It's been called one of the worst crises in modern history. Seven years on, the war in Syria continues and there's no end in sight. What began as peaceful protests against an undemocratic regime turned into a full-scale civil war. Syrians took to the streets to air their discontent with Bashar-al-Assad's government. He responded with a heavy hand, cracking down against dissent. Unrest and violence escalated.
But it was clear that the fight went far beyond Syria’s borders. Regional and world powers stepped in – Iran and Russia on Assad's side; Saudi Arabia and the United States backing rebel opposition groups.
Syria became a proxy battleground... fertile for jihadist groups to flourish and take control.
In 2014, so-called Islamic State seized large parts of the country’s north-east. It's now been largely driven out of its urban strongholds.
But that's little comfort for ordinary Syrians. A country destroyed… half of Syria’s population… some 11.6 million people, many of them women and children, had their lives shattered.
For more on the situation in Syria seven years since the war started, we’re joined by Volker Turk, the UNHCR's Assistant High Commissioner for Protection
So let’s talk about protection, or the lack thereof, seven years on where are we?
Its’ one of the biggest single most important refugee crisis in the 21st century. And there is no end in sight. So we have over 5.5 million refugees in the neighbouring countries. Inside Syria, we have over 6 million people internally displaced. We have about 3 million people who are in hard to reach areas and in besieged enclaves, they can’t get out, they live on sometimes grass, in horrible conditions. It reminds us of the Middle Ages and that’s what people live through every day Inside Syria, but also outside Syria as refugees.
There are other ongoing crises. As we know, Yemen is another humanitarian crisis. What makes the Syrian story so different and so difficult?
It is a very long crisis, the vast majority of the Syrian population, of the civilians who bear the brunt of the violence, of the conflict, of the persecution, they really are depending on outside help. In Jordan for example, 80 percent are below the poverty line. That in some countries, even in Lebanon, in some areas 70 percent are even below the extreme poverty line. Many of the children are not able to go to school for example.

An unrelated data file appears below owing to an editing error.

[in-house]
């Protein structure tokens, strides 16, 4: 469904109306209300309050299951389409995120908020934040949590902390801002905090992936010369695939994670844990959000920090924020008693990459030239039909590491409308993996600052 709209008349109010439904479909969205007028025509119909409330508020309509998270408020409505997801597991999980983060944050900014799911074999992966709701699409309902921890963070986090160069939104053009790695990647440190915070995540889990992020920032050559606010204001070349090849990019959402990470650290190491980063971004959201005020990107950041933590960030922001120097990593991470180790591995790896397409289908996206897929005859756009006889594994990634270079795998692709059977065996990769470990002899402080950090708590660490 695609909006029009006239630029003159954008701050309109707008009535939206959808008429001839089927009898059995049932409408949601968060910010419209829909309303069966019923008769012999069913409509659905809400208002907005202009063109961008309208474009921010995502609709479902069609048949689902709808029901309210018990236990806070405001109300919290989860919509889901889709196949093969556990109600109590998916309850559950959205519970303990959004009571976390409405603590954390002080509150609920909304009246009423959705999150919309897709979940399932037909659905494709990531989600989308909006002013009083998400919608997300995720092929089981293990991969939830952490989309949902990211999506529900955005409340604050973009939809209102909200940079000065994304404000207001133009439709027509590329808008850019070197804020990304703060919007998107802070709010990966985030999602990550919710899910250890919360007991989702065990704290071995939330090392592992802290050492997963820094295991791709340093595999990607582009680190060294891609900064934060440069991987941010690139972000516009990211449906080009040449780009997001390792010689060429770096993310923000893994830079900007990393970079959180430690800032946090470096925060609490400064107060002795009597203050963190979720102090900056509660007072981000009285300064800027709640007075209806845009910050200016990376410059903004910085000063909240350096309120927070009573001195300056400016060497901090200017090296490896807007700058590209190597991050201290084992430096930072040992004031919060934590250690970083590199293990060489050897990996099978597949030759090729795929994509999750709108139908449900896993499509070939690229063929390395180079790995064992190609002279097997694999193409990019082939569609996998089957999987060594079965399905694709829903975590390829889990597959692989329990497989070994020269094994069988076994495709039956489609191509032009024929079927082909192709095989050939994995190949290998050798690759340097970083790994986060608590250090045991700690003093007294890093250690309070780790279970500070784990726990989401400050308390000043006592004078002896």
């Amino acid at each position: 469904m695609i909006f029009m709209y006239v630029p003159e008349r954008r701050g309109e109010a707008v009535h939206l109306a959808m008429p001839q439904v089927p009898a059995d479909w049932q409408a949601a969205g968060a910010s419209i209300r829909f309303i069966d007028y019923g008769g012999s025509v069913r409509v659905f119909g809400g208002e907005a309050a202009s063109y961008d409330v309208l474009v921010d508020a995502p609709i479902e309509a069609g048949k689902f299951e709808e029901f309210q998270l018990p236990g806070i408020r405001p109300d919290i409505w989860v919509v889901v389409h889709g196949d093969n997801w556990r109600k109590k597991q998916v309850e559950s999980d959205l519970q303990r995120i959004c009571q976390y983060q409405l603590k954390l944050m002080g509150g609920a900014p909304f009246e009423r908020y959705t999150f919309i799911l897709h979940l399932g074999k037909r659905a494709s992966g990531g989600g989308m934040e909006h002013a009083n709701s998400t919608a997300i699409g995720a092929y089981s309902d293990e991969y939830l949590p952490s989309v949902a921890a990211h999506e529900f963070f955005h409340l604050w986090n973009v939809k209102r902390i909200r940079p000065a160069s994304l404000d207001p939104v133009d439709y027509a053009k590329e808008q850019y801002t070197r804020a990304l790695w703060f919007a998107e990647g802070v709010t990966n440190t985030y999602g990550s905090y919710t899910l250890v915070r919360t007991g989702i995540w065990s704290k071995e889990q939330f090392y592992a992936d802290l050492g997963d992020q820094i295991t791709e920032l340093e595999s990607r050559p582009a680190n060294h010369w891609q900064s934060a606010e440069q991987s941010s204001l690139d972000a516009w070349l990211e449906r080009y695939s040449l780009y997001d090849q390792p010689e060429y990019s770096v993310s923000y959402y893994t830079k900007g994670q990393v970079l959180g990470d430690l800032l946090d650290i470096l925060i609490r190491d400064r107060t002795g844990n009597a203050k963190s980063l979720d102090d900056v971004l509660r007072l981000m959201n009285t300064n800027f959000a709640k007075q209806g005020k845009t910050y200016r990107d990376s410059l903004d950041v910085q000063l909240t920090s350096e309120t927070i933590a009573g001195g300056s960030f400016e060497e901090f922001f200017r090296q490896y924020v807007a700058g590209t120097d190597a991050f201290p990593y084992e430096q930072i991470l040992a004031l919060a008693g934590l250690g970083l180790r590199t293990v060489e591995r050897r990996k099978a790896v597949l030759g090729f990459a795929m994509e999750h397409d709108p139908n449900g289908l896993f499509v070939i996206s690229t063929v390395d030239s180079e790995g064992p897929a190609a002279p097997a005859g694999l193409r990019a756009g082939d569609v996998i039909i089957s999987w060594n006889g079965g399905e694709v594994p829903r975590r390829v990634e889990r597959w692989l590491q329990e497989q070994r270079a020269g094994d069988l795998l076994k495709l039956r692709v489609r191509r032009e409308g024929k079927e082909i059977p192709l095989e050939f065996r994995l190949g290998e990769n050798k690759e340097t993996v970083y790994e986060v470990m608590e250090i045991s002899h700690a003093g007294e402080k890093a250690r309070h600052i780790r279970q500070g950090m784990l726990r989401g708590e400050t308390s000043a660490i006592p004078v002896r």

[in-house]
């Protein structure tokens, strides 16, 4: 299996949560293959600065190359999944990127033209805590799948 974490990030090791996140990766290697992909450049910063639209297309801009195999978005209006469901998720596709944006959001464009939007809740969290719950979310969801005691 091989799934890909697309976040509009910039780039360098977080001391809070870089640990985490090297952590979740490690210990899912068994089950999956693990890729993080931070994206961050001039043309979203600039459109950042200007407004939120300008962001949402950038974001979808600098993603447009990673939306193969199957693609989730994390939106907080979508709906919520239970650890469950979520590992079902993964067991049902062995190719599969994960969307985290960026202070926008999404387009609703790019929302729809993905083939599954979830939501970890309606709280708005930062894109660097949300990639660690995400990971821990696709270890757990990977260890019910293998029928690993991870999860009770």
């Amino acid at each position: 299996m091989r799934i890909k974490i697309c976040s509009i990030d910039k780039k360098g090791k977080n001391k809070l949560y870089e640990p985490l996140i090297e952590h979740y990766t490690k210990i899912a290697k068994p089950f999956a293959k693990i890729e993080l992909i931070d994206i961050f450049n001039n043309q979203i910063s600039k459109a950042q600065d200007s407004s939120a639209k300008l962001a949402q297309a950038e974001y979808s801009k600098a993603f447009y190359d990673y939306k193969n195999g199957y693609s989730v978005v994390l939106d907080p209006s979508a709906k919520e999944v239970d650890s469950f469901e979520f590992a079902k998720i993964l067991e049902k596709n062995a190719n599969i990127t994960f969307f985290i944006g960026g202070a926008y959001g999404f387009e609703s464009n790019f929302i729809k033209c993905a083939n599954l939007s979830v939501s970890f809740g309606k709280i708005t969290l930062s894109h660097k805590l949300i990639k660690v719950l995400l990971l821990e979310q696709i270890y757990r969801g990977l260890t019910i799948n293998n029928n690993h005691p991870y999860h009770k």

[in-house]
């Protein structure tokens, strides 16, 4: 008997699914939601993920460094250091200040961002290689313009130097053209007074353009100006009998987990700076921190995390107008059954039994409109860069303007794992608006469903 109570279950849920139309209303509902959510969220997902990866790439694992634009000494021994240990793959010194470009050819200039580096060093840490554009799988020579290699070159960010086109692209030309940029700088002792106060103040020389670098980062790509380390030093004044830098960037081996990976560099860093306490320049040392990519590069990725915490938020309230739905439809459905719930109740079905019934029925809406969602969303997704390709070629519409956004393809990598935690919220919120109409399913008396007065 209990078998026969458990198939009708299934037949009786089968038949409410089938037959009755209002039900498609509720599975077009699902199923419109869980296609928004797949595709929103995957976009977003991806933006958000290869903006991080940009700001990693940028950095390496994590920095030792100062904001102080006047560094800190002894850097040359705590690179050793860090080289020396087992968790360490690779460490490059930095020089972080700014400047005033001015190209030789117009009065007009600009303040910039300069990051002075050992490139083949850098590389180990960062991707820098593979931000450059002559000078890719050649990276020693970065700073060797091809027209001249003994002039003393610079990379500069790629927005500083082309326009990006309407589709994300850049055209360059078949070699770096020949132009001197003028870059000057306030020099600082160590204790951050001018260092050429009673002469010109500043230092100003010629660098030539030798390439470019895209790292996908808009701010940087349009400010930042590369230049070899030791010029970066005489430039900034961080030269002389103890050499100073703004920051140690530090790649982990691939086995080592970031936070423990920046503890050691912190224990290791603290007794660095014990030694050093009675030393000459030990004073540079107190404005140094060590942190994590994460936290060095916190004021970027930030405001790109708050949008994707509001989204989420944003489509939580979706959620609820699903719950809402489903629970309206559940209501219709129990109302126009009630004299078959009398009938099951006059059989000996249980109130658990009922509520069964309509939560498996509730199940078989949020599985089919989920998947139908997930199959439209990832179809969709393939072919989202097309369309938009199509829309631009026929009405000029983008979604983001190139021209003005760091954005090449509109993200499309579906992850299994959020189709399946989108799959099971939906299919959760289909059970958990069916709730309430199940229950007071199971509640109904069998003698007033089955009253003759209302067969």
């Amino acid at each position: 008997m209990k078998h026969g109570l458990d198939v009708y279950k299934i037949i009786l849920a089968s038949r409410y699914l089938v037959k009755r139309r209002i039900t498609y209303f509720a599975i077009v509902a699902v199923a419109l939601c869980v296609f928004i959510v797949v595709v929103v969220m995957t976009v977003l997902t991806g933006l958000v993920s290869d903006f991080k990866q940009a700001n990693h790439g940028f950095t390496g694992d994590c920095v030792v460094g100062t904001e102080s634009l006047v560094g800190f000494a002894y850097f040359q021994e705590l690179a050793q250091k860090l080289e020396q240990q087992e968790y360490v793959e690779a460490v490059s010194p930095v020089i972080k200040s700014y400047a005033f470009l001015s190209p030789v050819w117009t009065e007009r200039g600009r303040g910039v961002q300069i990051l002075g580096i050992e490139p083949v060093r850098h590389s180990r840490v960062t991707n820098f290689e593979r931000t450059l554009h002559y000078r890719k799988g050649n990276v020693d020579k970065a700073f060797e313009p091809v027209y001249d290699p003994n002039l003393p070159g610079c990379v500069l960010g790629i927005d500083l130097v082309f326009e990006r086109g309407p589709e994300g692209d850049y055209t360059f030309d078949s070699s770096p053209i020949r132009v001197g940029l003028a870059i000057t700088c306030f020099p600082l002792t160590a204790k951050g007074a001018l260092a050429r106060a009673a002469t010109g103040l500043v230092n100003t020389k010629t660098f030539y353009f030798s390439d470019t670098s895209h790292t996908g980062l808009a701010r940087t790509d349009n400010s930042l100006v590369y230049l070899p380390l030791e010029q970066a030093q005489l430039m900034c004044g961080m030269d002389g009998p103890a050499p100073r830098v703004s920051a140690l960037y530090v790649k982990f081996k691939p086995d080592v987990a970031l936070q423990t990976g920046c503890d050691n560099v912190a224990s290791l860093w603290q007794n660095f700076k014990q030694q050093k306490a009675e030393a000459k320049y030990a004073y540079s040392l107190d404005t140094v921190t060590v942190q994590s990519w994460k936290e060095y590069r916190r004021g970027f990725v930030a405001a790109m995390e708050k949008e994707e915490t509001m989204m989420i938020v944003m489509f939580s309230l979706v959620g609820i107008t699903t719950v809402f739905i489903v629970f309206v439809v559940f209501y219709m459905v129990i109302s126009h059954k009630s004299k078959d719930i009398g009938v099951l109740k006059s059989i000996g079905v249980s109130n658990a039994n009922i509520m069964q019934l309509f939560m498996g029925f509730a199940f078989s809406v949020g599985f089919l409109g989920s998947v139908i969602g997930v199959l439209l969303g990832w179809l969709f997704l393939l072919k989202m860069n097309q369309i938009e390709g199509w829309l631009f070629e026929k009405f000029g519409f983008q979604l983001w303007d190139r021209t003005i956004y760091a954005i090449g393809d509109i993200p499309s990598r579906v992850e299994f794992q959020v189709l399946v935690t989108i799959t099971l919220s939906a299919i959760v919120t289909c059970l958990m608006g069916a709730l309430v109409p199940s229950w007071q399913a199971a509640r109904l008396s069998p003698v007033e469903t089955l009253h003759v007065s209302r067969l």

UN Security Council resolutions, we have truces, ceasefires, political negotiating, so all these, they seem to have minimal impact if at all. What updates can you give us from the ground?
Well it is of course one of the tragedies of this particular crisis, that 3 million people are in hard to reach areas or areas that are actually besieged. About 27 percent we were only able to reach last year, which means that people do not get urgent humanitarian assistance.
In Europe there is this growing anti-immigration sentiment, and people express that sentiment at the ballot boxes. We’ve seen it in recent elections, and one of the core arguments of those calling for stricter border controls, including on refugees, is security. You’ve refuted this view, you said that security and refugee protection are complementary. How so?
Whenever people enter a country, it is extremely important that security procedures are put in place to ensure that those who have committed crimes, who are not part of the civilian population, they are identified. But I can assure you, that the systems that states have put in place these days, are very robust. There is the asylum process, it is one of the most vetted, rigorous processes that exists, as is the resettlement process. So these legitimate security concerns that populations have can be met through a proper determination of who these people are. It is important to also make that message very clear: that refugees, Syrian refugees who come to Europe are people who flee violence, who flee conflict, who flee terrorism. They are the victims of all of this. They are not the perpetrators.